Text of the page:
I picked up a pencil at age two and drew a face – it had expression and made sense. Drawing became an obsession. At age 12, my dad got me the Famous Artists correspondence course from Westport, Connecticut. I attended a creative arts boarding school in Stockbridge, Massachusetts where I met Norman Rockwell and modeled for Clemens Kalischer. After high school, I took a gap year at 18, and moved to Florida to do portraits at Disneyworld and Busch Gardens. It was a tremendous boost to my self-confidence to know I could support myself at 18 with my art!
I wanted to be a painter and was accepted into the San Francisco Art Institute. Months before my freshman semester, the boy I was in love with (and thought I would marry) died in a car accident. I was devastated. I went on to attend SFAI but it was a miserable year. At 19 I felt I had nothing to say in my painting, and I was wracked with grief. There was a huge void between my life experience and getting it into my art. If only my professors had shown me how to make the connection. I was too young to figure it out on my own.
My dreams to be a painter went unrealized. It felt safer to apply to a commercial art school. I studied illustration with an emphasis on Fashion for the next four years to get my BFA. I moved to New York City and immediately I was doing ads for Bloomingdales in the NY Times. My career took off, I found an agent, and for over 30 years my work was internationally published and won international awards.
My style became recognizable, and my work appeared in books, ads, billboards, packaging, magazines, editorials. I worked with Oprah Winfrey, Diane von Furstenberg, L’Oreal – and many, many other clients.
During these years, I also worked as an art director, graphic designer and educator at the university level.
In 2014, I moved to Saudi Arabia after accepting a job to teach fashion at an all women’s university in Jeddah. It broke my creative world wide open, as now everything was stimulating me visually, culturally, and spiritually. The painter artist in me wanted out. I wanted to express what I was experiencing in new work that was not commercially tied to a client. One of my earlier dreams in life was to get my Masters of Fine Arts degree. Now seemed the time to revisit this dream and goal. I started an MFA program in 2016 while still living in Saudi Arabia, which included summer residencies in Berlin.
In 2018, I graduated from Plymouth University in the UK under the Transart Institute for Creative Research with an MFA in Creative Practice. My body of work included paintings from Saudi Arabia, Oman, Greece, and Morocco. I had traveled and painted in all these places as research for my thesis which was based in portraiture. The inspiration I felt was off the charts. In spring of 2018, my contract in Saudi Arabia ended and a new offer came from Mexico.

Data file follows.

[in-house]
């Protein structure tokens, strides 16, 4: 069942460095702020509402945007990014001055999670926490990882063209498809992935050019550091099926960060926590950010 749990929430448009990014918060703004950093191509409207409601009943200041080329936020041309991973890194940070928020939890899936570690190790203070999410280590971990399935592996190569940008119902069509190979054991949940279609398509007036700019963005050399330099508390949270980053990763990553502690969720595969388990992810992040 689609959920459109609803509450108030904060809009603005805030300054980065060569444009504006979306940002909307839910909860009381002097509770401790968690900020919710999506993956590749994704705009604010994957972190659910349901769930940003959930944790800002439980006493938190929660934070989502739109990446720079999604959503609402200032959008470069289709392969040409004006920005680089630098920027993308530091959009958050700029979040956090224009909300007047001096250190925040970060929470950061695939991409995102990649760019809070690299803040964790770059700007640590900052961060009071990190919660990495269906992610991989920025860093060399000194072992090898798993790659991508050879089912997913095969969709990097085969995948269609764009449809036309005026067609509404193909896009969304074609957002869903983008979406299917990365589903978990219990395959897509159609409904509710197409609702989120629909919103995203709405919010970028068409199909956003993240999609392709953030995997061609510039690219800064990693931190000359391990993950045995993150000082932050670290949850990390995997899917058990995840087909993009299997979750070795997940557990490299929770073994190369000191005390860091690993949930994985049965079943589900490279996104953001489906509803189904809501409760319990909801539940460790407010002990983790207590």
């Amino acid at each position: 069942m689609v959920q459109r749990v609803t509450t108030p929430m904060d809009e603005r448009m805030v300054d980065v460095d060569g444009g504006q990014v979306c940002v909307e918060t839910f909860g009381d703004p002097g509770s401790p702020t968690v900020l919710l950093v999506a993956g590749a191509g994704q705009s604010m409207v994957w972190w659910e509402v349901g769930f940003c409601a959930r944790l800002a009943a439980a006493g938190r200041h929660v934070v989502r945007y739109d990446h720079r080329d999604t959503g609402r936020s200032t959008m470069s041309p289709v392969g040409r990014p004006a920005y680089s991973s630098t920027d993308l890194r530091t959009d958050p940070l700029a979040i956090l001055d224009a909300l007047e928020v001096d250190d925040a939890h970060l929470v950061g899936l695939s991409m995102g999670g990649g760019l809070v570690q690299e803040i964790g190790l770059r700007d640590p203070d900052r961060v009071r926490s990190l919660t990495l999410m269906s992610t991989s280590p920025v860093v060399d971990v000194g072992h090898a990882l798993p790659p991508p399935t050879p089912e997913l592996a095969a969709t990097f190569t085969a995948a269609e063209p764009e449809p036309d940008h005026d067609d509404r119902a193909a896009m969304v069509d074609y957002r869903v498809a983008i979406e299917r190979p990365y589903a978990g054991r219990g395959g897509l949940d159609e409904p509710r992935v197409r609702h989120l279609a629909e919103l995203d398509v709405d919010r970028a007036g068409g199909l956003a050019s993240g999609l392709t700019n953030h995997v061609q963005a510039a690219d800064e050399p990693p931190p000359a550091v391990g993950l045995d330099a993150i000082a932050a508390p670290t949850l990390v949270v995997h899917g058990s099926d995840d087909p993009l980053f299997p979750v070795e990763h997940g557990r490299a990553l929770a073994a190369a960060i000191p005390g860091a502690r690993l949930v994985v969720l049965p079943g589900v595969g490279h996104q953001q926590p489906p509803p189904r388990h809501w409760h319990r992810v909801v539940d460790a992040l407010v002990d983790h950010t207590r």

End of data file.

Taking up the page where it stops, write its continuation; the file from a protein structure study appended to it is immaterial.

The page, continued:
I now live in Monterrey, Mexico where the colors, culture and traditions of Mexico are inspiring me anew.
My interest in Fashion has always been about the people who wear it. Fashion can be the black abaya (body robe), niqab (face cover) and tarha (head scarf) in Saudi Arabia – that’s their fashion tradition – or it can be the flamboyant, colorful dresses of the Mexican rodeo women, the escaramuza, who ride in synchronized performances on gorgeous horses in traditional competitions.
My art is about people and places, and adornment - this is what inspires me most. How people choose to present to the world via culture, gender, age, identity, and socio-economic factors. How a sense of place is defined by shadow and light.
I love to do portraiture – and have done quite a bit of live drawing since my Disneyworld days. I do events for luxury brand openings, and have also gone into a small villages in Saudi Arabia and drawn the covered women giving them as gifts for sitting for me. I have painted the dishdasha, kumma-wearing men in Oman at the Sultan Qaboos Grand Mosque in Muscat and the feral cats on the island of Santorini in Greece.
The exchange between sitter and artist is an interesting one with roots in the ontology of being. I fully immerse in a place by giving it my full attention through the art that comes from that place through me. They are divine memories, using only my eyes and my hands to record with mark making on paper or canvas.